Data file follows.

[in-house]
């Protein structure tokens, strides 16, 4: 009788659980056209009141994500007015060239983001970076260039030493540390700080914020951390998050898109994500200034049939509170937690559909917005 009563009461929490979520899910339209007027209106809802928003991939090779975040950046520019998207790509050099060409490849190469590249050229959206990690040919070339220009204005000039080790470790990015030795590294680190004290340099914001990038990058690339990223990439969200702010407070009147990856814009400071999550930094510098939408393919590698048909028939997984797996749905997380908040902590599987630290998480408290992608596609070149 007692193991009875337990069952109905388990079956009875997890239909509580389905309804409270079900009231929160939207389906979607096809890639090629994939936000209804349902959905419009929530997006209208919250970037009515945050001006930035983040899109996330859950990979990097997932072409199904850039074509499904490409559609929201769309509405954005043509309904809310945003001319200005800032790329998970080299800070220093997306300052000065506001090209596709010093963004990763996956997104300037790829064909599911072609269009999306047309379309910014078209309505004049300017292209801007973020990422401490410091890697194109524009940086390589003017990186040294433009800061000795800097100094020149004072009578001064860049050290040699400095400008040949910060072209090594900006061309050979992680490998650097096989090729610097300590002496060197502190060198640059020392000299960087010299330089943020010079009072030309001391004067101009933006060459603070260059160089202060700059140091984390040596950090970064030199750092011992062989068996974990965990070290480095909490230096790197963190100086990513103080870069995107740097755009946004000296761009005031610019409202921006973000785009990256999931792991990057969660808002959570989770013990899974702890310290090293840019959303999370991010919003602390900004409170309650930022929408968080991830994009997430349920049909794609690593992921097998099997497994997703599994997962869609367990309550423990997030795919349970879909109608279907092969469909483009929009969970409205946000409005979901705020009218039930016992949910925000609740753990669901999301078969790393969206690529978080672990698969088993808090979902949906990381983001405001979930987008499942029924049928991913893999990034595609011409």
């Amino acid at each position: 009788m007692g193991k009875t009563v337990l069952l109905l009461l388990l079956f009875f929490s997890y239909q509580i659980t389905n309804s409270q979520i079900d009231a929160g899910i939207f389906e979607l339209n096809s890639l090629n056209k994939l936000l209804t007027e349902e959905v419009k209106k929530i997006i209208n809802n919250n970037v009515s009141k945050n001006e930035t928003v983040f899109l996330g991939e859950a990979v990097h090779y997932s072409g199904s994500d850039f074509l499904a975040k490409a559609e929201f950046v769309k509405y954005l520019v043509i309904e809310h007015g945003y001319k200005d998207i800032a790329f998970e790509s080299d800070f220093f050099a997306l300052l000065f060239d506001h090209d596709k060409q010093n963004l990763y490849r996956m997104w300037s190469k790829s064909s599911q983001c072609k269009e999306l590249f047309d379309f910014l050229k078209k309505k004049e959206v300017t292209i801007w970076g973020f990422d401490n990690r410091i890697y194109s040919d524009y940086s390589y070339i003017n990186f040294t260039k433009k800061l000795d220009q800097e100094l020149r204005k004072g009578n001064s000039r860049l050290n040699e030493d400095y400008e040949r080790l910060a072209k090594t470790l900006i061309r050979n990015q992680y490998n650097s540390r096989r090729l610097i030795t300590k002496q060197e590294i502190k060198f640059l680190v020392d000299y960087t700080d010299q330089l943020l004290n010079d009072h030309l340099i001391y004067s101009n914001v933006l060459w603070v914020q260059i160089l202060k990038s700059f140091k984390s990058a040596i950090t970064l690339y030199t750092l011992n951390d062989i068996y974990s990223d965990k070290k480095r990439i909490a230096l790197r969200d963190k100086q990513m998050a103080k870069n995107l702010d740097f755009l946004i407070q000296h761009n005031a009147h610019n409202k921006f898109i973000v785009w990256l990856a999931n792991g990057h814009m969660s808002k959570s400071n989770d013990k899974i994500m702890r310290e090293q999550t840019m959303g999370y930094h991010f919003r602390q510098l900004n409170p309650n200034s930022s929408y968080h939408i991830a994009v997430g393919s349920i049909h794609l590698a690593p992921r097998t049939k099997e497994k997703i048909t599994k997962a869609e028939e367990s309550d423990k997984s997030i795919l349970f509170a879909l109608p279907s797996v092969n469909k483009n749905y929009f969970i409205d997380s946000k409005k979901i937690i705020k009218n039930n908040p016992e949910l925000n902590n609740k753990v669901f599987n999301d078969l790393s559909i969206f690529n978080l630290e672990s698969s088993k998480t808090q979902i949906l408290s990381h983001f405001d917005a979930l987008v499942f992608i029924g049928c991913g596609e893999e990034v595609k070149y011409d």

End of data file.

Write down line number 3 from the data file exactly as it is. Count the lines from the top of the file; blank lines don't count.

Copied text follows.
């Amino acid at each position: 009788m007692g193991k009875t009563v337990l069952l109905l009461l388990l079956f009875f929490s997890y239909q509580i659980t389905n309804s409270q979520i079900d009231a929160g899910i939207f389906e979607l339209n096809s890639l090629n056209k994939l936000l209804t007027e349902e959905v419009k209106k929530i997006i209208n809802n919250n970037v009515s009141k945050n001006e930035t928003v983040f899109l996330g991939e859950a990979v990097h090779y997932s072409g199904s994500d850039f074509l499904a975040k490409a559609e929201f950046v769309k509405y954005l520019v043509i309904e809310h007015g945003y001319k200005d998207i800032a790329f998970e790509s080299d800070f220093f050099a997306l300052l000065f060239d506001h090209d596709k060409q010093n963004l990763y490849r996956m997104w300037s190469k790829s064909s599911q983001c072609k269009e999306l590249f047309d379309f910014l050229k078209k309505k004049e959206v300017t292209i801007w970076g973020f990422d401490n990690r410091i890697y194109s040919d524009y940086s390589y070339i003017n990186f040294t260039k433009k800061l000795d220009q800097e100094l020149r204005k004072g009578n001064s000039r860049l050290n040699e030493d400095y400008e040949r080790l910060a072209k090594t470790l900006i061309r050979n990015q992680y490998n650097s540390r096989r090729l610097i030795t300590k002496q060197e590294i502190k060198f640059l680190v020392d000299y960087t700080d010299q330089l943020l004290n010079d009072h030309l340099i001391y004067s101009n914001v933006l060459w603070v914020q260059i160089l202060k990038s700059f140091k984390s990058a040596i950090t970064l690339y030199t750092l011992n951390d062989i068996y974990s990223d965990k070290k480095r990439i909490a230096l790197r969200d963190k100086q990513m998050a103080k870069n995107l702010d740097f755009l946004i407070q000296h761009n005031a009147h610019n409202k921006f898109i973000v785009w990256l990856a999931n792991g990057h814009m969660s808002k959570s400071n989770d013990k899974i994500m702890r310290e090293q999550t840019m959303g999370y930094h991010f919003r602390q510098l900004n409170p309650n200034s930022s929408y968080h939408i991830a994009v997430g393919s349920i049909h794609l590698a690593p992921r097998t049939k099997e497994k997703i048909t599994k997962a869609e028939e367990s309550d423990k997984s997030i795919l349970f509170a879909l109608p279907s797996v092969n469909k483009n749905y929009f969970i409205d997380s946000k409005k979901i937690i705020k009218n039930n908040p016992e949910l925000n902590n609740k753990v669901f599987n999301d078969l790393s559909i969206f690529n978080l630290e672990s698969s088993k998480t808090q979902i949906l408290s990381h983001f405001d917005a979930l987008v499942f992608i029924g049928c991913g596609e893999e990034v595609k070149y011409d």